Shoreline Lake Celebrates 40 Years on the Water

Forty years ago, the City of Mountain View embarked on a mission to create a recreational park within what came to be known as Silicon Valley. Their canvas was 544 acres of junkyard, hog farm, two substandard dumps, low-lying flood plains, and a sewage treatment plant. Fifteen years later, in 1983, the City’s plan came to fruition, resulting in Shoreline Regional Park. The park’s centerpiece was Shoreline Lake, a 50-acre saltwater lake that has become a playground for sailors, paddleboarders, kayakers, foiling craft, and pretty much everything one can do on or around the water.

Many have started at Shoreline and become life-long sailors. We recently ran the story of Adrian Maciuca who is now racing at Redwood City High School and has invented a new product for the sailing world. 

Shoreline lake 40-year anniversary
Shoreline Lake has an extensive sailing program. Predictable summer breezes and the snug, enclosed nature of the lake make it ideal for learning to sail or windsurf. Light winds in the morning are perfect for beginners, while the afternoon’s <25 mph breeze means playtime for the experienced.
© 2023 Shoreline Lake

This Sunday, October 15, the City of Mountain View is celebrating the 40-year milestone with a family-friendly Community Celebration from 11 a.m. to 3 p.m. Along with live music, food vendors, carnival games and many other activities covering the themes of “Future, Present and Past,” the day will feature Shoreline Lake’s new wing foiling class, skippered sailboat rides, a waterfront BBQ and much more.

Wing foiling is scheduled to join the program next spring.
© 2023 Shoreline Lake

There’ll even be an appearance by Shoreline Lake’s signature Burrowing Owl Cookies in support of Mountain View’s favorite bird.

Incredibly cute, and edible!
© 2023 Shoreline Lake

You can find full details of the day’s events, including location, parking and shuttle information here.

Get Ready for Tomorrow’s Annular Solar Eclipse

If you’re out for an early morning sail on the Bay or a stroll down the docks tomorrow, you may find yourself wondering if your clock was wrong and you got up too early. An annular solar eclipse will be visible from around 8 a.m. with the full “ring of fire” occurring at 9:19 a.m. PDT. NASA describes an annular eclipse as resulting “… when the Moon passes between the Sun and Earth, but when it is at or near its farthest point from Earth. Because the Moon is farther away from Earth, it appears smaller than the Sun and does not completely cover the Sun. As a result, the Moon appears as a dark disk on top of a larger, bright disk, creating what looks like a ring around the Moon.”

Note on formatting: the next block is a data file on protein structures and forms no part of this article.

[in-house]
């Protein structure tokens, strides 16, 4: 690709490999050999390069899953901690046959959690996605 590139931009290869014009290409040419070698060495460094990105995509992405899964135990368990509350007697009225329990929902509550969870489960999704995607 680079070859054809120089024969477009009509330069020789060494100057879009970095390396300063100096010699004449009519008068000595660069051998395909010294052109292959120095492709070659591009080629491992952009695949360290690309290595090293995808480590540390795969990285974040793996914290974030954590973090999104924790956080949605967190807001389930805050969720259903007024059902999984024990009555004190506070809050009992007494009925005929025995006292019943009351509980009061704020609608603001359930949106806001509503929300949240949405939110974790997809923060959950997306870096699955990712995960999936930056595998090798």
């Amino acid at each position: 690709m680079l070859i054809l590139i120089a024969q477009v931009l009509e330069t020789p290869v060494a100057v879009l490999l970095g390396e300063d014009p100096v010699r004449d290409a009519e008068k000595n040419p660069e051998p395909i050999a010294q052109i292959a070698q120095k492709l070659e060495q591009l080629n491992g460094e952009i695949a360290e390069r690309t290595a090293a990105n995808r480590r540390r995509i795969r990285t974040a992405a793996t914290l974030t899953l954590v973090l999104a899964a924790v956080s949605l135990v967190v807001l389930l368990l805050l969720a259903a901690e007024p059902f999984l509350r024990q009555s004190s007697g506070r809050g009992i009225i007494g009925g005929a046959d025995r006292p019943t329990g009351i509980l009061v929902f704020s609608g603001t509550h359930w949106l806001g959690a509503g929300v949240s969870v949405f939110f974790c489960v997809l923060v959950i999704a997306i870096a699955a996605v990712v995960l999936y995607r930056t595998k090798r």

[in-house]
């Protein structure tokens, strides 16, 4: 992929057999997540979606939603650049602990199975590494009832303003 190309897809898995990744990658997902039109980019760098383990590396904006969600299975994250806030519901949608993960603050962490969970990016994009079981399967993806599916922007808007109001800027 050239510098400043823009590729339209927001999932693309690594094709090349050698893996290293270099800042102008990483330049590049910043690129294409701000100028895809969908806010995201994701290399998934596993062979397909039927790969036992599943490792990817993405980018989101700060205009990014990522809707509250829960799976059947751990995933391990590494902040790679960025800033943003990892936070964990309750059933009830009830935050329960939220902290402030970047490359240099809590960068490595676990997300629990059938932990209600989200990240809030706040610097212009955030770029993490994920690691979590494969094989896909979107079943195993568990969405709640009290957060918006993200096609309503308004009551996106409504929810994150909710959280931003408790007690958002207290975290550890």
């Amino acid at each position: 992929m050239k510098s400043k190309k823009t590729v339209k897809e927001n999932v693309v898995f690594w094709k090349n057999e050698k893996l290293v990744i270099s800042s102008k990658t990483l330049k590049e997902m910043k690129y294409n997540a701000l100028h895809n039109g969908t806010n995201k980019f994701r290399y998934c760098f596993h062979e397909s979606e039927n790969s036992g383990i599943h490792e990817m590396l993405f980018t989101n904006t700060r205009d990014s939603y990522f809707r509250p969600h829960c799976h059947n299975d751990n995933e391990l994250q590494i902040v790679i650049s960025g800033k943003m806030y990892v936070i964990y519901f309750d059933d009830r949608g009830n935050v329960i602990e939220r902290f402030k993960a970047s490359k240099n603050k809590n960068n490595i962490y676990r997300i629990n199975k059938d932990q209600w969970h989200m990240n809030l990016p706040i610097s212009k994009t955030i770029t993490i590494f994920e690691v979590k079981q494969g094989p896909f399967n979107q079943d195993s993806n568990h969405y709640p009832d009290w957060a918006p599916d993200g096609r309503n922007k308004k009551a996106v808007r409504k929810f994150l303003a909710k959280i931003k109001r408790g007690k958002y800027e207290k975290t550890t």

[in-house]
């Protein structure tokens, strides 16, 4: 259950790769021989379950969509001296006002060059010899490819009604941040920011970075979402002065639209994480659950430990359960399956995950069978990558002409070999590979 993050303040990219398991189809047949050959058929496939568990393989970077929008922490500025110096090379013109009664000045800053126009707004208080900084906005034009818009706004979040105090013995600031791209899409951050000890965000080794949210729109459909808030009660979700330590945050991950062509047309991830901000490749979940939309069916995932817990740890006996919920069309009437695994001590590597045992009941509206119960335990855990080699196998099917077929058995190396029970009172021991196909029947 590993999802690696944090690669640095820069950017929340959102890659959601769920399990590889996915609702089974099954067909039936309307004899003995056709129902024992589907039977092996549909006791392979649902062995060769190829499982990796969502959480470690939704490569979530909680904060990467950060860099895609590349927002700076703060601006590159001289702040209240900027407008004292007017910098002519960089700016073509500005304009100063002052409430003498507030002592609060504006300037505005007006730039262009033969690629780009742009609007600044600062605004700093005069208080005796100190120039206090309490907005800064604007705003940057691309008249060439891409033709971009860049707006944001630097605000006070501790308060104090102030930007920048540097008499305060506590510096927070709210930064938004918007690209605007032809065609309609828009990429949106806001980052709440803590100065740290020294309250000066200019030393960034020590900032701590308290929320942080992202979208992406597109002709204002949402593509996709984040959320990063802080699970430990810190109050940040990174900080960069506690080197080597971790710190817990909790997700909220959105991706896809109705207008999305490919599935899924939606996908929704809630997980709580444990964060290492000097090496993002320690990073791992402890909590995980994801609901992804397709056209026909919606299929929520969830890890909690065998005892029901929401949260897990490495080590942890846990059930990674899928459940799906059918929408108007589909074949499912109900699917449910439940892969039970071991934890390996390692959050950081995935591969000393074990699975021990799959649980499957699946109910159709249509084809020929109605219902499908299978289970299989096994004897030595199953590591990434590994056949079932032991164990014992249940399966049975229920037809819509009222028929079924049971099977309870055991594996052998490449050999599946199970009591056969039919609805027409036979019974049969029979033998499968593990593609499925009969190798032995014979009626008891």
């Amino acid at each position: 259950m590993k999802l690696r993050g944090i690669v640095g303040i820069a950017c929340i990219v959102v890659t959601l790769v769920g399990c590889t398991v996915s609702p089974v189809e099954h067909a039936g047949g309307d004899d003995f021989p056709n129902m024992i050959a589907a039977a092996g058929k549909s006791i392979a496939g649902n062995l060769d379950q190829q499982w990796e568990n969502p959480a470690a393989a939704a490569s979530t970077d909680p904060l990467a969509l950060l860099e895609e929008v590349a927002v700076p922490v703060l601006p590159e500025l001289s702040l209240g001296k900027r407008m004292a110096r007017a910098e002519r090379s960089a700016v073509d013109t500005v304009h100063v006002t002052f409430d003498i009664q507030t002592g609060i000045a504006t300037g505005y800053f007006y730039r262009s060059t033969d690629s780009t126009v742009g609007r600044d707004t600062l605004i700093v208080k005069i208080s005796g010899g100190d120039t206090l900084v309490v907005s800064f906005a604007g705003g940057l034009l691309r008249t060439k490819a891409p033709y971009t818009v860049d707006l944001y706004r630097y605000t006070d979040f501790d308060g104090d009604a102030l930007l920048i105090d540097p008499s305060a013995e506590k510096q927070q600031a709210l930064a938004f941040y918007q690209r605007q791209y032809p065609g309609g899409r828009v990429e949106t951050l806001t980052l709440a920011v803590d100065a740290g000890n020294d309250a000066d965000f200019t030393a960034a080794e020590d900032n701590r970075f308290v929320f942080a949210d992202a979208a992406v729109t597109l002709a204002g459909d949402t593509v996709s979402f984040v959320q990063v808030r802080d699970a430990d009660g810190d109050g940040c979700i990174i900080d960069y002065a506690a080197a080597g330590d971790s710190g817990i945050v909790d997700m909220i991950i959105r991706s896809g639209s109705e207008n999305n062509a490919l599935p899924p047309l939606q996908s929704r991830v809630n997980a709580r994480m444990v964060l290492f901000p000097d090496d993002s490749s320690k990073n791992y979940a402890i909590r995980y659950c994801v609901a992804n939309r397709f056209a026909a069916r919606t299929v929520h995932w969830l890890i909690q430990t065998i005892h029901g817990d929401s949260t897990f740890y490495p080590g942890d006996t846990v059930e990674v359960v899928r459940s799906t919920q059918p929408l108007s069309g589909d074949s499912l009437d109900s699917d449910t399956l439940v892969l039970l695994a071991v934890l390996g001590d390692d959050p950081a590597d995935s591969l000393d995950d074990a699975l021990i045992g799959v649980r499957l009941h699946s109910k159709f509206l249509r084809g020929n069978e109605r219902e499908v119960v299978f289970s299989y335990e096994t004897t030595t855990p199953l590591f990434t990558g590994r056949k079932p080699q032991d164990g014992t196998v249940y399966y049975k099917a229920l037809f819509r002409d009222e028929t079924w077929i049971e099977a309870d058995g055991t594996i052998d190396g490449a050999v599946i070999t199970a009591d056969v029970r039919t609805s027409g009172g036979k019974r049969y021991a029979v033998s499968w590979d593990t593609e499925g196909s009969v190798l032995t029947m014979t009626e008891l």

The Bay Area will see only a portion of the occultation, with the greater views occurring northward over Oregon as the path of annularity progresses through Nevada, Utah, New Mexico and onward. The eclipse is due for completion over Texas at 12:03 p.m. CDT. According to SFGate, the whole affair will last around three hours, and for optimal viewing of the highlight — the ring of fire, which lasts around five minutes — one needs to be within 125 miles of the path of annularity.

solar eclipse path across USA
It looks as if most of the continent will get some portion of the eclipse.
© 2023

Of course, the local view here in the Bay Area is dependent upon our skies being clear, which may or may not happen. Current weather reports suggest we’ll be starting our day under a cloudy sky, though we’ve all known forecasts to be wrong at times. Either way, the predicted 76.57% percent coverage of the sun will likely be enough to create a midmorning gloaming. A curious moment whenever it occurs. We can only imagine the surprise and fear experienced by those who witnessed eclipses before knowing what they were.

This video produced by Great American Eclipse shows the phenomenon’s path: “This animation simulates the view from a spacecraft chasing the annular solar eclipse from an altitude of 125 miles.”

If you intend to “look” at the eclipse, please be properly prepared. We’ve all been told before, but it’s good to be reminded. NASA writes, “Viewing any part of the bright Sun through a camera lens, binoculars, or a telescope without a special-purpose solar filter secured over the front of the optics will instantly cause severe eye injury.” They’ve got a whole page on Eclipse Safety; it’s worth checking out.

Happy weekend, sailors. And if you’re heading to the Sausalito Boat Show, drop in and say hi.

We’ll be there, with bells on!
© 2023 Latitude 38 Media LLC /
The World Famous L38
Add your comment to this month's Caption Contest(!), and check out last month's winners in the October issue of 'Latitude 38.'